In determining whether the movant is entitled to summary judgment, the Court views facts in the light most favorable to the non-movant and draws all reasonable inferences in his favor.[3] “If the moving party meets the initial burden of showing that there is no genuine issue of material fact, the burden shifts to the non-moving party to produce evidence or designate specific facts showing the existence of a genuine issue for trial.”[4] Summary judgment is appropriate if the non-movant “fails to make a showing sufficient to establish the existence of an element essential to that party's case.”[5] “In response to a properly supported motion for summary judgment, the non-movant must identify specific evidence in the record and articulate the manner in which that evidence supports that party's claim, and such evidence must be sufficient to sustain a finding in favor of the non-movant on all issues as to which the non-movant would bear the burden of proof at trial.”[6] “We do not . . . in the absence of any proof, assume that the nonmoving party could or would prove the necessary facts.”[7] Additionally, “[t]he mere argued existence of a factual dispute will not defeat an otherwise properly supported motion.”[8]

         LAW AND ANALYSIS

         I. Howard's Partial Motion for Summary Judgment

         Howard move for summary judgment on three separate issues. First, it seeks judgment that CIT breached the Leases and committed a trespass on its property when it failed to remove its trucks from HT's facility after the termination of the Leases. Second, it seeks judgment in the amount of $93, 270.02 for two unlawful debits from its account by CIT for post-termination lease payments that were not owed. Third, Howard seeks dismissal of CIT's claim for costs incurred to transport and store the trucks after the Leases had terminated.

         A. Breach of Contract and Trespass

         Howard seeks a judgment that CIT breached the Leases and committed a trespass on its property when it failed to remove its trucks from HT's facility after the termination of the Leases. The HT Lease terminated on January 15, 2017. It stated that HT must provide secure storage for the trucks for 90 days after the expiration of the Lease at a location satisfactory to CIT.[9] Accordingly, HT was required to store the trucks only until April 15, 2017. It is undisputed that CIT designated 107 Nehi Street, Ellisville, Mississippi, a property owned by HT, as the delivery location for the trucks subject to the Leases. It is also undisputed that the trucks were returned to that location prior to the termination of the HT Lease. CIT did not, however, take possession of the trucks until November 22 through 30, 2017.[10] Howard therefore argues that it is entitled to damages for breach of contract and trespass for CIT's failure to remove the trucks from its property pursuant to the terms of the HT Lease.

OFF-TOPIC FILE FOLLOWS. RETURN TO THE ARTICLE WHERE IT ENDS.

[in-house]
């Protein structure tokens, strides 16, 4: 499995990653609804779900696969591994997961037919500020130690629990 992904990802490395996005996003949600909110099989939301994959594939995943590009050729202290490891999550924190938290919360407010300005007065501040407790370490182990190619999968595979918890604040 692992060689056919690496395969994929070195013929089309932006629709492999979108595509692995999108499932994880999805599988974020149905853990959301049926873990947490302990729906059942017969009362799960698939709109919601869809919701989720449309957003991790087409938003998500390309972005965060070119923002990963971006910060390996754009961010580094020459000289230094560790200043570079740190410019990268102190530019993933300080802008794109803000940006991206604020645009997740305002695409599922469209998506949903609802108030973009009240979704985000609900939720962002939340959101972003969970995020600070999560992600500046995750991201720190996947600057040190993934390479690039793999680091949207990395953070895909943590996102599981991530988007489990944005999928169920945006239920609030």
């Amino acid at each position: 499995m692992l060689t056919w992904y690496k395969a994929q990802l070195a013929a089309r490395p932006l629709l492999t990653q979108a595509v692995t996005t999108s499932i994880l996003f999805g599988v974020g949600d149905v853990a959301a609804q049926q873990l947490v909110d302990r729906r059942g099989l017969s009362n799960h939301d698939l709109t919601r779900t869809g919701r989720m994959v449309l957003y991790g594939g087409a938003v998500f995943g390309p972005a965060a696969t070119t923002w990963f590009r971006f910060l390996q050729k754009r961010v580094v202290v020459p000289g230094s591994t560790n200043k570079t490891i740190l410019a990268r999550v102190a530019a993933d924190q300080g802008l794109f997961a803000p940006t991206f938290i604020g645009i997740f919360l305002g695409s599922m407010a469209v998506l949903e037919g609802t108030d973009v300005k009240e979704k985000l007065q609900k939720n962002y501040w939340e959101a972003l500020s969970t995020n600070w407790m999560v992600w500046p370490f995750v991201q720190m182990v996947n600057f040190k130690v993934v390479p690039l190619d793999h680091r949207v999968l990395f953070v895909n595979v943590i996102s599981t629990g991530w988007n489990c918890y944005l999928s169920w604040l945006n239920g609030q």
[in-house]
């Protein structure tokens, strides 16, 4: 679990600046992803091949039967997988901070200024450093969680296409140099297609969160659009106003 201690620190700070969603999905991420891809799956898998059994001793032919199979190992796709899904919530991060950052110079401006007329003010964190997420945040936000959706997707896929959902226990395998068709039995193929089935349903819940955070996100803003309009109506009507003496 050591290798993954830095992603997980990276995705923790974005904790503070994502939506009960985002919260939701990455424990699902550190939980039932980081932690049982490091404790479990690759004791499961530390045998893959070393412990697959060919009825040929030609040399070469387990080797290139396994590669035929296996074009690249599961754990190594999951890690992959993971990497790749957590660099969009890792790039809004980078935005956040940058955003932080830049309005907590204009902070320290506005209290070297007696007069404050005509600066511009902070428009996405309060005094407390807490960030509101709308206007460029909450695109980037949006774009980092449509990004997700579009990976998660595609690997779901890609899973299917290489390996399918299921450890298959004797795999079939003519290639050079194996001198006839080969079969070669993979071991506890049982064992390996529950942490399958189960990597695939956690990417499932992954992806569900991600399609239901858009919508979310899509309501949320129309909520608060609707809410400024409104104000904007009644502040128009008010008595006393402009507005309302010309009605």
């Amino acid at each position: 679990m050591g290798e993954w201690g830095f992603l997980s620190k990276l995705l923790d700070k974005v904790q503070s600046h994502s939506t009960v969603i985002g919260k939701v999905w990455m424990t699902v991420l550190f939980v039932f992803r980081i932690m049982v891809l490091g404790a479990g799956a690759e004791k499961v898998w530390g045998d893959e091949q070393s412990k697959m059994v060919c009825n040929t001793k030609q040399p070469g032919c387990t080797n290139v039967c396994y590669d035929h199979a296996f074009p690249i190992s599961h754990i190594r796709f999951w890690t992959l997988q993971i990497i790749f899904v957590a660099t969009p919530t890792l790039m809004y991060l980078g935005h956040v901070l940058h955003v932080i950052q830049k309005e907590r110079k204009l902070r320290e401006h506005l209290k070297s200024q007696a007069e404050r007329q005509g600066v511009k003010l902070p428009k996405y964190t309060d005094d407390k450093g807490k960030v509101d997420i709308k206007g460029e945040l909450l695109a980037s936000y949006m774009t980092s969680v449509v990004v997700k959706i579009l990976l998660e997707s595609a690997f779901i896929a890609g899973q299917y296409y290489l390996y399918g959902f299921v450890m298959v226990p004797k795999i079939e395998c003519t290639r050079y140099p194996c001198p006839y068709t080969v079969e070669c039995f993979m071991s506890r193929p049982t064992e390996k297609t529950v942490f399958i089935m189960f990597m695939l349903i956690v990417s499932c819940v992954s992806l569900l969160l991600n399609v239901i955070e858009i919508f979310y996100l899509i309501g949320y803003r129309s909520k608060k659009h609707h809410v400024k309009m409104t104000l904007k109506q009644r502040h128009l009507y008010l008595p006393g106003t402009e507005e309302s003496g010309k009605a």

Under the HDO Lease, there was no requirement that HDO store the trucks after the termination of the Leases. The HDO Lease terminated on September 1, 2017. The trucks that were the subject of the HDO Lease were not picked up from the Delivery Location until February 5 through 8, 2018. Howard therefore argues that it is entitled to damages for breach of contract and trespass for CIT's failure to remove the trucks from its property pursuant to the terms of the HDO Lease.

         CIT does not dispute any of the facts set forth by Howard. However, it presents three arguments against summary judgment on these claims. First, CIT argues that Howard cannot succeed on this claim because it cannot show damages. Specifically, it argues that Howard did not incur any actual costs by storing the trucks at its facility. Howard has not, however, moved for summary judgment on the issue of damages. It asks only for judgment as to its claims for breach of contract and trespass, reserving the issue of damages to trial. CIT has cited to no law suggesting that this is not permissible.[11] Accordingly, this argument fails.

         Next, CIT alleges that the trucks remained at the Delivery Location because Howard breached its obligation to return them in the condition required by the Leases, and thus they were not properly returned. It argues that it was Howard's breach, not its own, that resulted in the continued storage of the trucks on HT's property. In so arguing, CIT persists in the tortured reading of the Leases already rejected by this Court in deciding Howard's first motion for summary judgment.[12] The relevant provision of the Leases states that: